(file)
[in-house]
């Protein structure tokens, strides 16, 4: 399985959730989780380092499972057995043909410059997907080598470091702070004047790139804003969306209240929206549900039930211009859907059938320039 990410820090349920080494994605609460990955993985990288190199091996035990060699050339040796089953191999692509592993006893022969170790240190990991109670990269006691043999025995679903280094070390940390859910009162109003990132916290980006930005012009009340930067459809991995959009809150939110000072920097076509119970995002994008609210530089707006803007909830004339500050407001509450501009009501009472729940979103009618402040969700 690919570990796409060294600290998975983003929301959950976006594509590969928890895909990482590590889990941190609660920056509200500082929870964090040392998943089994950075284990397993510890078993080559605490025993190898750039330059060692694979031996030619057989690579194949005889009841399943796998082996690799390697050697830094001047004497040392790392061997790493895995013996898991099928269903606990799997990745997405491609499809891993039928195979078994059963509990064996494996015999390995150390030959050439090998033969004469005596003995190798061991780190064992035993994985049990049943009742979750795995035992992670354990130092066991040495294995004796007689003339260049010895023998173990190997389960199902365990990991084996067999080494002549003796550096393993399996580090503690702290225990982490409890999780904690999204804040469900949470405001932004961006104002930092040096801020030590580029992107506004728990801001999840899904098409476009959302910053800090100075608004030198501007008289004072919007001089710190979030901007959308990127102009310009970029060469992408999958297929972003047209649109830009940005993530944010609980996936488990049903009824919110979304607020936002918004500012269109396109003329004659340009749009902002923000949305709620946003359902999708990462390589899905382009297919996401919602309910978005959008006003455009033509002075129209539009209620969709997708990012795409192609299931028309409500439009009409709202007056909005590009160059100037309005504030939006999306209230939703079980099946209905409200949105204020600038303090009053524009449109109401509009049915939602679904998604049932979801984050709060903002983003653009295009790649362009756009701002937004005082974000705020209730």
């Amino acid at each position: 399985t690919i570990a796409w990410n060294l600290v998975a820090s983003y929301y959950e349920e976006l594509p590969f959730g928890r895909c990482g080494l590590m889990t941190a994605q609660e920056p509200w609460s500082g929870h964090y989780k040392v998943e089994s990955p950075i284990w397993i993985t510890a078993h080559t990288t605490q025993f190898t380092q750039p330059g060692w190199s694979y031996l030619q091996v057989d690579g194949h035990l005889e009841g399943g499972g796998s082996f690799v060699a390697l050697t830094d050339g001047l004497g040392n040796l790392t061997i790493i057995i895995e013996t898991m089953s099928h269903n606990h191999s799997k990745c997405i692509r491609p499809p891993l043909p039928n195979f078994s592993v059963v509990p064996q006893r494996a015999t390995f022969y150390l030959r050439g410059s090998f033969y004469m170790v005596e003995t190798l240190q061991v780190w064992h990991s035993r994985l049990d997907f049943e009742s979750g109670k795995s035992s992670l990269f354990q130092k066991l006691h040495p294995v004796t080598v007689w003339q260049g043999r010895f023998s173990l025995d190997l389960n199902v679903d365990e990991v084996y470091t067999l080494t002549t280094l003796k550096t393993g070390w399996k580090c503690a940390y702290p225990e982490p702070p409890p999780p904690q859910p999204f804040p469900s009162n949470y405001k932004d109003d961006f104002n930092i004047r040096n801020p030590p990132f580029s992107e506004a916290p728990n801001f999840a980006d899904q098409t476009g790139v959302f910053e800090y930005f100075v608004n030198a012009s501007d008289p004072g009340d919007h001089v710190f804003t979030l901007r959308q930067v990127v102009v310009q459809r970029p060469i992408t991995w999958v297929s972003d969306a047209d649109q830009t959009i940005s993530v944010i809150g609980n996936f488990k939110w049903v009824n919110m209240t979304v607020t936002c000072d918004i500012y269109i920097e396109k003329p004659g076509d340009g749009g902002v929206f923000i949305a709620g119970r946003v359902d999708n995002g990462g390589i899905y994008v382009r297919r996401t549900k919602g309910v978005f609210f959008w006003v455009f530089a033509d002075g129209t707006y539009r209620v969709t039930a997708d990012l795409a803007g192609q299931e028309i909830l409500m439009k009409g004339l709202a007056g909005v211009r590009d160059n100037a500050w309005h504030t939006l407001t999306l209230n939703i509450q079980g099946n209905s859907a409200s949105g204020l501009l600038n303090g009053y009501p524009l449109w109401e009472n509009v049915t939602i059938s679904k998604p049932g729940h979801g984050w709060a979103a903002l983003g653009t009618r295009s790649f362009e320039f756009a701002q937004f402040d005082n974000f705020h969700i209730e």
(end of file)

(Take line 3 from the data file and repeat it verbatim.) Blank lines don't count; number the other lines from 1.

């Amino acid at each position: 399985t690919i570990a796409w990410n060294l600290v998975a820090s983003y929301y959950e349920e976006l594509p590969f959730g928890r895909c990482g080494l590590m889990t941190a994605q609660e920056p509200w609460s500082g929870h964090y989780k040392v998943e089994s990955p950075i284990w397993i993985t510890a078993h080559t990288t605490q025993f190898t380092q750039p330059g060692w190199s694979y031996l030619q091996v057989d690579g194949h035990l005889e009841g399943g499972g796998s082996f690799v060699a390697l050697t830094d050339g001047l004497g040392n040796l790392t061997i790493i057995i895995e013996t898991m089953s099928h269903n606990h191999s799997k990745c997405i692509r491609p499809p891993l043909p039928n195979f078994s592993v059963v509990p064996q006893r494996a015999t390995f022969y150390l030959r050439g410059s090998f033969y004469m170790v005596e003995t190798l240190q061991v780190w064992h990991s035993r994985l049990d997907f049943e009742s979750g109670k795995s035992s992670l990269f354990q130092k066991l006691h040495p294995v004796t080598v007689w003339q260049g043999r010895f023998s173990l025995d190997l389960n199902v679903d365990e990991v084996y470091t067999l080494t002549t280094l003796k550096t393993g070390w399996k580090c503690a940390y702290p225990e982490p702070p409890p999780p904690q859910p999204f804040p469900s009162n949470y405001k932004d109003d961006f104002n930092i004047r040096n801020p030590p990132f580029s992107e506004a916290p728990n801001f999840a980006d899904q098409t476009g790139v959302f910053e800090y930005f100075v608004n030198a012009s501007d008289p004072g009340d919007h001089v710190f804003t979030l901007r959308q930067v990127v102009v310009q459809r970029p060469i992408t991995w999958v297929s972003d969306a047209d649109q830009t959009i940005s993530v944010i809150g609980n996936f488990k939110w049903v009824n919110m209240t979304v607020t936002c000072d918004i500012y269109i920097e396109k003329p004659g076509d340009g749009g902002v929206f923000i949305a709620g119970r946003v359902d999708n995002g990462g390589i899905y994008v382009r297919r996401t549900k919602g309910v978005f609210f959008w006003v455009f530089a033509d002075g129209t707006y539009r209620v969709t039930a997708d990012l795409a803007g192609q299931e028309i909830l409500m439009k009409g004339l709202a007056g909005v211009r590009d160059n100037a500050w309005h504030t939006l407001t999306l209230n939703i509450q079980g099946n209905s859907a409200s949105g204020l501009l600038n303090g009053y009501p524009l449109w109401e009472n509009v049915t939602i059938s679904k998604p049932g729940h979801g984050w709060a979103a903002l983003g653009t009618r295009s790649f362009e320039f756009a701002q937004f402040d005082n974000f705020h969700i209730e």